Ran across a post a little while ago in which a friend’s observation that “the ‘radical left’ just wants everyone to have food, shelter, healthcare, education and a living wage” was met with a stern rebuke by an obvious Trump supporter who states that such ideals are “the same ideals that Vladimir Lenin used and ended up killing 60 million. Same views as the Nazis.”
(An aside: This right-wing tendency to lump Nazism and Communism together always makes me chuckle; the fact is that there are many differences between these two ideologies, as anyone who has actually done any serious study of the two can attest, and in fact experts place them on two extremes of a scale from left to right.)
Anyway, the learned individual who equates Communism with Nazism then exhorts my friend to “Read Animal Farm by George Orwell. You're the sheep. The depth of your understanding is "orange man bad"..... its truly sad to see adults this blind.”
Well, now that got me to thinking…
I've actually read Animal Farm, not once but several times. The first time was in my Freshman English class at Bradley-Bourbonnais Community High School in the fall of 1977. And while it is generally (and, for the most part, rightfully) viewed as a fable about the dangers of Communism, it occurred to me even in that very first reading at the tender age of 14 that Animal Farm is more than simply a warning about Communism but, in fact, a commentary on ALL political revolutions and an examination of how revolutionary ideals of justice, equality, and fraternity can become shattered and cast aside like a used chewing gum wrapper after the fact by those in power if the people who grant them said power fail to remain diligent.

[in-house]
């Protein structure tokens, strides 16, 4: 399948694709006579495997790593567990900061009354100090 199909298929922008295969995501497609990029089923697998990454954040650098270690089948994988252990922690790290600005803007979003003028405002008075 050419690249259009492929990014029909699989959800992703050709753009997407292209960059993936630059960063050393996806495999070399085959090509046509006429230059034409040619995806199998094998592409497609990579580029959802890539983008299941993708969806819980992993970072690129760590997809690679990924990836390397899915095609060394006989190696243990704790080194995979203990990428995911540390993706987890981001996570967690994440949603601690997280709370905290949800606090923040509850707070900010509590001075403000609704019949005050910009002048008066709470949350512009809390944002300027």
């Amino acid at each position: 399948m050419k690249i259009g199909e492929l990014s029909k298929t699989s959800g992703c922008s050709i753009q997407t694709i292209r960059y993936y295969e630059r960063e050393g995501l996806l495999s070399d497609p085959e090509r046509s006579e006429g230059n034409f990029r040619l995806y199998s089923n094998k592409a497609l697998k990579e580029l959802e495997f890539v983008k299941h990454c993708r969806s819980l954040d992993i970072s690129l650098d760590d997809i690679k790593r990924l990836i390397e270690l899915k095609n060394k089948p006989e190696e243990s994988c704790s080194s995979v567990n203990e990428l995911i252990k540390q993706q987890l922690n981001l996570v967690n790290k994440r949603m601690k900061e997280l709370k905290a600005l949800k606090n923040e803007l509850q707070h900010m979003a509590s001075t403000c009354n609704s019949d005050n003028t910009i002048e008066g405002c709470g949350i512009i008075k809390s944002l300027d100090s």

For example:
In Trump’s America it has been Trump, his followers and his enablers who - like the pigs in Orwell's novel - have been attempting to hoodwink the “ignorant peasants” by creating the illusion of a supposed "perfect state" for those who pledge their loyalty. And the sad thing is that the ignorant peasants are falling for it.
In Orwell’s fable, betrayal of trust occurs as the pigs usurp the power entrusted them to the detriment of the other animals - just as Trump and his minions have been doing for the past four years. “Animalism” is an illusion used by the pigs as a means of satisfying their greed and lust for power - just as the extreme right-wing notions today of "Nationalism" and "Americanism" are being used by Trump and his merry band of thugs to justify what they are doing.
So long as the animals of Orwell's imaginary farm - or the right-wingers march-stepping behind Trump - cannot remember the past (because it is being continually altered or dismissed as "fake news"), they will have no control over the present and hence over the future.
As Lord Acton wrote: "Power tends to corrupt; absolute power corrupts absolutely." Donald Trump is the living embodiment of the truth of Acton's observation.
The individual who advised my friend to read Animal Farm was right about one thing: It truly is quite sad indeed to see so many people , still even now, so blindly following the likes of Donald Trump.